king, a gift that keeps giving
My first relative came over from England, and he was a
topographical mapmaker for the king of England. The land was
given to him by the king for the job he did for him. And from
there it went into a dairy farm and, at the same time,
egg-laying production and vegetables. And, at one point it was
tobacco. So, Iím the seventh generation.
My father worked outside the farm for a lot of years and then,
when he retired from his other job, came into it with me. That
was about the same time I graduated high school. When dairy
prices really started falling off, we started planting apple
trees and getting more and more into fruit, and wholesaling the
fruit in town and around the state.
At Norton Bros., we grow apples, berries, raspberries, black
raspberries, red raspberries, yellow raspberries, blueberries,
peaches, nectarines, Japanese plums, European plums, or prune
plums, and European and Asian pears. And, we do about 10,000
bales of hay per year. Now, we take care of pretty much the
whole state where we do business.
Weíve been in the process now, our fifth year, doing retail
market out of the farm. We actually just moved from our original
farm stand, which was a small two-car garage. We Ė just me, my
father and a couple guys that work for us Ė just rebuilt a
150-year-old dairy barn, redid all the floors, straightened it
up, put a new roof on it.
Our retail stand has really taken off well. Itís been
well-accepted by old customers and actually new customers. We
had three new people come in today that were just moving into
the area. They came in this morning when we were setting up and
all three of them bought something. They must like it.
Serving customers with the fruits of your labor Ė and a little
The customer base for us is anyone probably within a 20-mile
distance. Core customers Ė there are probably 100 that are in
here at least three times a week. We have a lot of people that
drive a long way once or twice a week to come here and buy from
us Ė from Meriden, Wallingford, all the surrounding towns. We
have some families that, in the fall, are here every weekend,
and theyíre driving up from Seymour, Naugatuck, Beacon Falls.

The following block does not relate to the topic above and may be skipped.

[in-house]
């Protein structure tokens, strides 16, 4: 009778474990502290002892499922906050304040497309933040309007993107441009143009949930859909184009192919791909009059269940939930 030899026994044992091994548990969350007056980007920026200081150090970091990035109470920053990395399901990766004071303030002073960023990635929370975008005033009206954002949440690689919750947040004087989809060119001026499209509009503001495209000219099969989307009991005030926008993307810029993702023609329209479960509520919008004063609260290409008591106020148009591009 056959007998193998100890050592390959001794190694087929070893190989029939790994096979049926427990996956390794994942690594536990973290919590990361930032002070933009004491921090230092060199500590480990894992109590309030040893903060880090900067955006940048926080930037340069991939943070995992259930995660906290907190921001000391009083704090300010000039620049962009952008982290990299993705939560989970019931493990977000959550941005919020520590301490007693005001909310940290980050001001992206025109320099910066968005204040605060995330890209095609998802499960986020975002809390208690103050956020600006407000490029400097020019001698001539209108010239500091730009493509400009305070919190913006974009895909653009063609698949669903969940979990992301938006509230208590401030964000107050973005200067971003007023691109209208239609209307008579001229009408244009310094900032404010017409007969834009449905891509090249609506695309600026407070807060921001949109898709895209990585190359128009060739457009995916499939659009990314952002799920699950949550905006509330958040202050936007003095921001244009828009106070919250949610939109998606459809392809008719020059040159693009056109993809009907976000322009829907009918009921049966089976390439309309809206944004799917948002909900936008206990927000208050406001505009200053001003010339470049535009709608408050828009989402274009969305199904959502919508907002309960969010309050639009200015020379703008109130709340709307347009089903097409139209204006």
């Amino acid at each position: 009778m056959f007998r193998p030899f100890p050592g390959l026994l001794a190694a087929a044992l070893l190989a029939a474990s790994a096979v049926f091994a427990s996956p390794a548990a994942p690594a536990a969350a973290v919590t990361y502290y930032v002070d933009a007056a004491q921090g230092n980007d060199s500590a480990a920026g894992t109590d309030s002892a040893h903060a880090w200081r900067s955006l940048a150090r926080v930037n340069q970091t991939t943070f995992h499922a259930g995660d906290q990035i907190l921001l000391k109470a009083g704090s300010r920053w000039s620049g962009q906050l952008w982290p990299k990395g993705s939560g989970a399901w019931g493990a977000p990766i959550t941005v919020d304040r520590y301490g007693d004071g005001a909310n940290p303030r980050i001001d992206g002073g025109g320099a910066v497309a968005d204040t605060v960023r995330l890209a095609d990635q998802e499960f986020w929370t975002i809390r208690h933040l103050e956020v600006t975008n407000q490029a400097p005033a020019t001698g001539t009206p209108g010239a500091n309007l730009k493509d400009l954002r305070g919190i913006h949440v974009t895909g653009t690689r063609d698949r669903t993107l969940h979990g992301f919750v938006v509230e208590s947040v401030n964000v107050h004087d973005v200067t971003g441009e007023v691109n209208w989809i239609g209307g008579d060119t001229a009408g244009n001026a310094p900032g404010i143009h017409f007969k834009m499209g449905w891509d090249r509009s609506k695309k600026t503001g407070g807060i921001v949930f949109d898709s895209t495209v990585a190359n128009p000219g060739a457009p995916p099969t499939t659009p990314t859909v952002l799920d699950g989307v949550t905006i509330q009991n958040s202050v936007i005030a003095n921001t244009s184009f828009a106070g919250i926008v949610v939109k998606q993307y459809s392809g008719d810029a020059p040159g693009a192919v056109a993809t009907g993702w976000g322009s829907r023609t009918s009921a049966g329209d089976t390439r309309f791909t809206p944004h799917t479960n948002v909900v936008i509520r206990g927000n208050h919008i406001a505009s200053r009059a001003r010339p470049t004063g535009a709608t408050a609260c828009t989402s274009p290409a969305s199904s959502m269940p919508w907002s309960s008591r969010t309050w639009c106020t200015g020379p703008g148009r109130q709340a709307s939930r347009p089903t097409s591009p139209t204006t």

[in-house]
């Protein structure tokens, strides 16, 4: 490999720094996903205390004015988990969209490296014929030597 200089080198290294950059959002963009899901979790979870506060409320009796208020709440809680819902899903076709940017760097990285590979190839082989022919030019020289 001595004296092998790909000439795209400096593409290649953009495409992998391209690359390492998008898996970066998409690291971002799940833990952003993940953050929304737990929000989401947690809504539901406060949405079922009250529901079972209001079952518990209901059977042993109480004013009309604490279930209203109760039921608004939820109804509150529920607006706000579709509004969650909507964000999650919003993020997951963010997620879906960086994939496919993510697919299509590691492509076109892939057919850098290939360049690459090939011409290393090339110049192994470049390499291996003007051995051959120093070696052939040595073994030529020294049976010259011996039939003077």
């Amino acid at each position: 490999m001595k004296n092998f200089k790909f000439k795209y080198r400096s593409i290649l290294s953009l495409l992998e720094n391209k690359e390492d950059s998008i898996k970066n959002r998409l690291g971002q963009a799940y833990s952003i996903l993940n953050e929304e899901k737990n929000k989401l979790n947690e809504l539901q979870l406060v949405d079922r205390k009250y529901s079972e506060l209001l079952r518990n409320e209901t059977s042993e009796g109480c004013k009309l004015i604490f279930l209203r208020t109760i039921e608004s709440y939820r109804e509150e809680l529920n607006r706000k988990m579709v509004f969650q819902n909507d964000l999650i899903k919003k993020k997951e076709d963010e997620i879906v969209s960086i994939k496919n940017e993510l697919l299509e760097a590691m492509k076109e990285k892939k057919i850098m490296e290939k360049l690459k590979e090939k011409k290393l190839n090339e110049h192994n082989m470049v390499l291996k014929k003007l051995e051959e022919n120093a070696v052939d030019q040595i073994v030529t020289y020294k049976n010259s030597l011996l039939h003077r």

Itís trying to please everyone Ė although you canít please
everyone Ė with your products and stuff. You got to please as
many as you can.
For apples we pretty much cover our gambit for what we need for
our stand. Same with raspberries, blueberries. But certain
things like peaches and nectarines weíre just getting into it,
we need a little help from outside growers. We purchase as much
as we can from local farms, whether it be flowers, fruits,
vegetables. Probably almost 90 percent comes from within a
10-mile radius for most of our season.
Sometimes we trade back and forth with what weíve produced and
what they produced. If someone comes in right now and they want
eggplant, well, youíre not picking eggplant, July 7th in
Connecticut. You got to find it from New Jersey or whatever and
bring it in and pretty much cover all your bases. Thatís what
makes you more profitable.
Itís definitely a place for agriculture here. We seem to be able
to say that because the customers just keep driving in, buying
the stuff. They want local, they want Connecticut farms. It
seems to be in demand. So, if we can keep a truck here and not
put it out on the road where gas is two dollars and 35 cents a
gallon for the cheap stuff, itís saving us a lot of money
because trucks use a lot of fuel. And, time to put two guys out
at a farm market, it takes a lot of time and energy, and
Agriculture in Connecticut is over a 2 billion dollar industry.
One of the biggest changes is the way we produce, nowadays we
have to produce more with less to cover the same amount of
people or, actually, an increase in people.
We keep on diversifying out and trying new niche market
products, getting into agri-tourism. Weíve done weddings here, a
lot of birthday parties, school tours, anniversary parties. If
someone wants to rent out our place because they like the way it
looks, then they can rent it out. Itís called income. When it
gets down to it, it helps us diversify even more by having
people come here. They might never know what we did and the
next thing you know theyíre here for an anniversary party and
then theyíre here once or twice a week picking up our products.
Preserving the farming way of life is critical
For years, you make your living off the land. But right now land
around here is going for premiums. Itís actually sad what
people are willing to pay for an acre of land, especially in
Cheshire. Actually, the surrounding towns are just getting as
bad. It really breaks your heart to see perfectly good land,
and the next thing you know itís condos or apartments or houses.
Although, that farming business might have been competing with
me, so I pick up their customer clientele and it makes me some
more money Ö so I canít Ö it just seems to be the way it works.
They couldnít pay me enough [to buy my land]. I like getting up
every day Ė and my wife doesnít know how or why Ė but I like
getting up every day and knowing where Iím going to be all day,
most of the time, anyways. I enjoy the working outside all
winter. Itís cool, even though 95 percent of the people couldnít
do it. Iím not trying to be Paul Bunyan or anything, but itís
just the way it seems to be.